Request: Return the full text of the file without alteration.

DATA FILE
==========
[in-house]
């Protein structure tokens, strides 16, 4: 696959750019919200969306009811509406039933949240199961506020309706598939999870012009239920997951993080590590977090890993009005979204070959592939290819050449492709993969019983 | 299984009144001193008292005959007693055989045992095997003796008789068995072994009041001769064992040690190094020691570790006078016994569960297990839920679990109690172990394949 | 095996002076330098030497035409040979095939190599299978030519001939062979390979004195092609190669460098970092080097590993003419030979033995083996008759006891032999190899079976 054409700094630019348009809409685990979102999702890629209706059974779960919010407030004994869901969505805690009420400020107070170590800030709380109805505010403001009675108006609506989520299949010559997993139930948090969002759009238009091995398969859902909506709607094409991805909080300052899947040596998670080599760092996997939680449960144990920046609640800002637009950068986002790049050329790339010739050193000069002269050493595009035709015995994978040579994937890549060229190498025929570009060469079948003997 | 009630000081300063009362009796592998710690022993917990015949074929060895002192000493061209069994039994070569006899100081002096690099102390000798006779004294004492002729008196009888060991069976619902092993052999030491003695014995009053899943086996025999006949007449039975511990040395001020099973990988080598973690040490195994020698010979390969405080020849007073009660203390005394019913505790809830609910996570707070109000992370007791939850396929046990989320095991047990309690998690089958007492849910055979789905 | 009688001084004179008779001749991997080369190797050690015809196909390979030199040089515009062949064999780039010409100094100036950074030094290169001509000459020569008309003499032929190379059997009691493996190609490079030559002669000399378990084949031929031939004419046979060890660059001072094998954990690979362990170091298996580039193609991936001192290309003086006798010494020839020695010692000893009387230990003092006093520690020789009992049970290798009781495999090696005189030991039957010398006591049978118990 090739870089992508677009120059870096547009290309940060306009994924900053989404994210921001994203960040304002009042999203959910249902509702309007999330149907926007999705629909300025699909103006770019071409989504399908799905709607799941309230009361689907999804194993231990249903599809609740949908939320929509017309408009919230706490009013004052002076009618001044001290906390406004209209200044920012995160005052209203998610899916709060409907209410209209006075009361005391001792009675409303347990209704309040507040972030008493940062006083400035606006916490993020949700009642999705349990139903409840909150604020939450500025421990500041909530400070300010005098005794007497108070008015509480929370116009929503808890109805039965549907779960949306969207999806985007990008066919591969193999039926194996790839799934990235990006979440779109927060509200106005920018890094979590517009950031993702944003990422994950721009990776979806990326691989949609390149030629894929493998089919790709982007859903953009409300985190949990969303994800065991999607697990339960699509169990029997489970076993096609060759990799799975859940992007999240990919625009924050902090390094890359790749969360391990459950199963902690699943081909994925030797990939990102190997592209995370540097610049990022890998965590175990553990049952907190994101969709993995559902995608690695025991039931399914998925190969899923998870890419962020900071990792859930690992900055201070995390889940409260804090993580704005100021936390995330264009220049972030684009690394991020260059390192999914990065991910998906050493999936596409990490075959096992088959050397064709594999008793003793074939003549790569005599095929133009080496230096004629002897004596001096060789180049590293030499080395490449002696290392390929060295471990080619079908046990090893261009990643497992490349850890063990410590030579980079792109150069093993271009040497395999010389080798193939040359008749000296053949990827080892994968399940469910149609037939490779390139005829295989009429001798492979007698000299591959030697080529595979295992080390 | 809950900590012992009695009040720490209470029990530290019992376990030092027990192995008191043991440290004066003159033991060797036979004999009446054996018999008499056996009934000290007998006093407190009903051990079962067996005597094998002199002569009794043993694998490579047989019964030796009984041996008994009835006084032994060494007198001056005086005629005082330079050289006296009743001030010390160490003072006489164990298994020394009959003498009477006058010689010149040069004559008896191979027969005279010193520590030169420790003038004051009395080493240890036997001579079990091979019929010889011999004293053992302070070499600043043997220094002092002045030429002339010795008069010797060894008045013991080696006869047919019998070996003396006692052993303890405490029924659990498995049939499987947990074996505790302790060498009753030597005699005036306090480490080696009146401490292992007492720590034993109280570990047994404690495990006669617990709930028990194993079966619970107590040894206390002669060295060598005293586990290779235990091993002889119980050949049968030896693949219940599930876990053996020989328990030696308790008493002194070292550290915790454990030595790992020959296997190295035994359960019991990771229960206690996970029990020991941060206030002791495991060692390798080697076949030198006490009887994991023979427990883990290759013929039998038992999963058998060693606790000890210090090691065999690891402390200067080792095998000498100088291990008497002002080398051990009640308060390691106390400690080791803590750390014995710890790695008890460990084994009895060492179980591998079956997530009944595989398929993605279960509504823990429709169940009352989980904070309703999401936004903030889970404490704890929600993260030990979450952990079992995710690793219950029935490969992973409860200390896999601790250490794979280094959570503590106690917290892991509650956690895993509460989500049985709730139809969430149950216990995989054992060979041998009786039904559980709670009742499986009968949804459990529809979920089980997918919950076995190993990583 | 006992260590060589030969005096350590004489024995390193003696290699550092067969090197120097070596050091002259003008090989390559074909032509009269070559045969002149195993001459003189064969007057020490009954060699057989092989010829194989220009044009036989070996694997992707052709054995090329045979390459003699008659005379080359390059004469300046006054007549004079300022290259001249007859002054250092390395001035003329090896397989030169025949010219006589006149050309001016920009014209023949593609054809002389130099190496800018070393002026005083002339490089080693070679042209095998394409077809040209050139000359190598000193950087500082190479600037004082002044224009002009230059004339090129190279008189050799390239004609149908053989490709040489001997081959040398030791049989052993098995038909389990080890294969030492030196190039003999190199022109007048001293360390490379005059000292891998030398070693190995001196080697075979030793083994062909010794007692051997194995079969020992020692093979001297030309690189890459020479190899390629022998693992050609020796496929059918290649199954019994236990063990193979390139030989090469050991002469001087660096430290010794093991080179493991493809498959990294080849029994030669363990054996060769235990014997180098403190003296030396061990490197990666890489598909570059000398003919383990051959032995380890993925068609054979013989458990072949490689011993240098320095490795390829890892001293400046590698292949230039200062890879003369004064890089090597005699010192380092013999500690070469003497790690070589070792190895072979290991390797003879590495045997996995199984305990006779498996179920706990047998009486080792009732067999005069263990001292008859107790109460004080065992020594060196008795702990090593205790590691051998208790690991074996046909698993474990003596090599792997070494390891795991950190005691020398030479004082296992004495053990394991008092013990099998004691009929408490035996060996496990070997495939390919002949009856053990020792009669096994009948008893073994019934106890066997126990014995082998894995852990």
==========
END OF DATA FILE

[in-house]
């Protein structure tokens, strides 16, 4: 696959750019919200969306009811509406039933949240199961506020309706598939999870012009239920997951993080590590977090890993009005979204070959592939290819050449492709993969019983 | 299984009144001193008292005959007693055989045992095997003796008789068995072994009041001769064992040690190094020691570790006078016994569960297990839920679990109690172990394949 | 095996002076330098030497035409040979095939190599299978030519001939062979390979004195092609190669460098970092080097590993003419030979033995083996008759006891032999190899079976 054409700094630019348009809409685990979102999702890629209706059974779960919010407030004994869901969505805690009420400020107070170590800030709380109805505010403001009675108006609506989520299949010559997993139930948090969002759009238009091995398969859902909506709607094409991805909080300052899947040596998670080599760092996997939680449960144990920046609640800002637009950068986002790049050329790339010739050193000069002269050493595009035709015995994978040579994937890549060229190498025929570009060469079948003997 | 009630000081300063009362009796592998710690022993917990015949074929060895002192000493061209069994039994070569006899100081002096690099102390000798006779004294004492002729008196009888060991069976619902092993052999030491003695014995009053899943086996025999006949007449039975511990040395001020099973990988080598973690040490195994020698010979390969405080020849007073009660203390005394019913505790809830609910996570707070109000992370007791939850396929046990989320095991047990309690998690089958007492849910055979789905 | 009688001084004179008779001749991997080369190797050690015809196909390979030199040089515009062949064999780039010409100094100036950074030094290169001509000459020569008309003499032929190379059997009691493996190609490079030559002669000399378990084949031929031939004419046979060890660059001072094998954990690979362990170091298996580039193609991936001192290309003086006798010494020839020695010692000893009387230990003092006093520690020789009992049970290798009781495999090696005189030991039957010398006591049978118990 090739870089992508677009120059870096547009290309940060306009994924900053989404994210921001994203960040304002009042999203959910249902509702309007999330149907926007999705629909300025699909103006770019071409989504399908799905709607799941309230009361689907999804194993231990249903599809609740949908939320929509017309408009919230706490009013004052002076009618001044001290906390406004209209200044920012995160005052209203998610899916709060409907209410209209006075009361005391001792009675409303347990209704309040507040972030008493940062006083400035606006916490993020949700009642999705349990139903409840909150604020939450500025421990500041909530400070300010005098005794007497108070008015509480929370116009929503808890109805039965549907779960949306969207999806985007990008066919591969193999039926194996790839799934990235990006979440779109927060509200106005920018890094979590517009950031993702944003990422994950721009990776979806990326691989949609390149030629894929493998089919790709982007859903953009409300985190949990969303994800065991999607697990339960699509169990029997489970076993096609060759990799799975859940992007999240990919625009924050902090390094890359790749969360391990459950199963902690699943081909994925030797990939990102190997592209995370540097610049990022890998965590175990553990049952907190994101969709993995559902995608690695025991039931399914998925190969899923998870890419962020900071990792859930690992900055201070995390889940409260804090993580704005100021936390995330264009220049972030684009690394991020260059390192999914990065991910998906050493999936596409990490075959096992088959050397064709594999008793003793074939003549790569005599095929133009080496230096004629002897004596001096060789180049590293030499080395490449002696290392390929060295471990080619079908046990090893261009990643497992490349850890063990410590030579980079792109150069093993271009040497395999010389080798193939040359008749000296053949990827080892994968399940469910149609037939490779390139005829295989009429001798492979007698000299591959030697080529595979295992080390 | 809950900590012992009695009040720490209470029990530290019992376990030092027990192995008191043991440290004066003159033991060797036979004999009446054996018999008499056996009934000290007998006093407190009903051990079962067996005597094998002199002569009794043993694998490579047989019964030796009984041996008994009835006084032994060494007198001056005086005629005082330079050289006296009743001030010390160490003072006489164990298994020394009959003498009477006058010689010149040069004559008896191979027969005279010193520590030169420790003038004051009395080493240890036997001579079990091979019929010889011999004293053992302070070499600043043997220094002092002045030429002339010795008069010797060894008045013991080696006869047919019998070996003396006692052993303890405490029924659990498995049939499987947990074996505790302790060498009753030597005699005036306090480490080696009146401490292992007492720590034993109280570990047994404690495990006669617990709930028990194993079966619970107590040894206390002669060295060598005293586990290779235990091993002889119980050949049968030896693949219940599930876990053996020989328990030696308790008493002194070292550290915790454990030595790992020959296997190295035994359960019991990771229960206690996970029990020991941060206030002791495991060692390798080697076949030198006490009887994991023979427990883990290759013929039998038992999963058998060693606790000890210090090691065999690891402390200067080792095998000498100088291990008497002002080398051990009640308060390691106390400690080791803590750390014995710890790695008890460990084994009895060492179980591998079956997530009944595989398929993605279960509504823990429709169940009352989980904070309703999401936004903030889970404490704890929600993260030990979450952990079992995710690793219950029935490969992973409860200390896999601790250490794979280094959570503590106690917290892991509650956690895993509460989500049985709730139809969430149950216990995989054992060979041998009786039904559980709670009742499986009968949804459990529809979920089980997918919950076995190993990583 | 006992260590060589030969005096350590004489024995390193003696290699550092067969090197120097070596050091002259003008090989390559074909032509009269070559045969002149195993001459003189064969007057020490009954060699057989092989010829194989220009044009036989070996694997992707052709054995090329045979390459003699008659005379080359390059004469300046006054007549004079300022290259001249007859002054250092390395001035003329090896397989030169025949010219006589006149050309001016920009014209023949593609054809002389130099190496800018070393002026005083002339490089080693070679042209095998394409077809040209050139000359190598000193950087500082190479600037004082002044224009002009230059004339090129190279008189050799390239004609149908053989490709040489001997081959040398030791049989052993098995038909389990080890294969030492030196190039003999190199022109007048001293360390490379005059000292891998030398070693190995001196080697075979030793083994062909010794007692051997194995079969020992020692093979001297030309690189890459020479190899390629022998693992050609020796496929059918290649199954019994236990063990193979390139030989090469050991002469001087660096430290010794093991080179493991493809498959990294080849029994030669363990054996060769235990014997180098403190003296030396061990490197990666890489598909570059000398003919383990051959032995380890993925068609054979013989458990072949490689011993240098320095490795390829890892001293400046590698292949230039200062890879003369004064890089090597005699010192380092013999500690070469003497790690070589070792190895072979290991390797003879590495045997996995199984305990006779498996179920706990047998009486080792009732067999005069263990001292008859107790109460004080065992020594060196008795702990090593205790590691051998208790690991074996046909698993474990003596090599792997070494390891795991950190005691020398030479004082296992004495053990394991008092013990099998004691009929408490035996060996496990070997495939390919002949009856053990020792009669096994009948008893073994019934106890066997126990014995082998894995852990």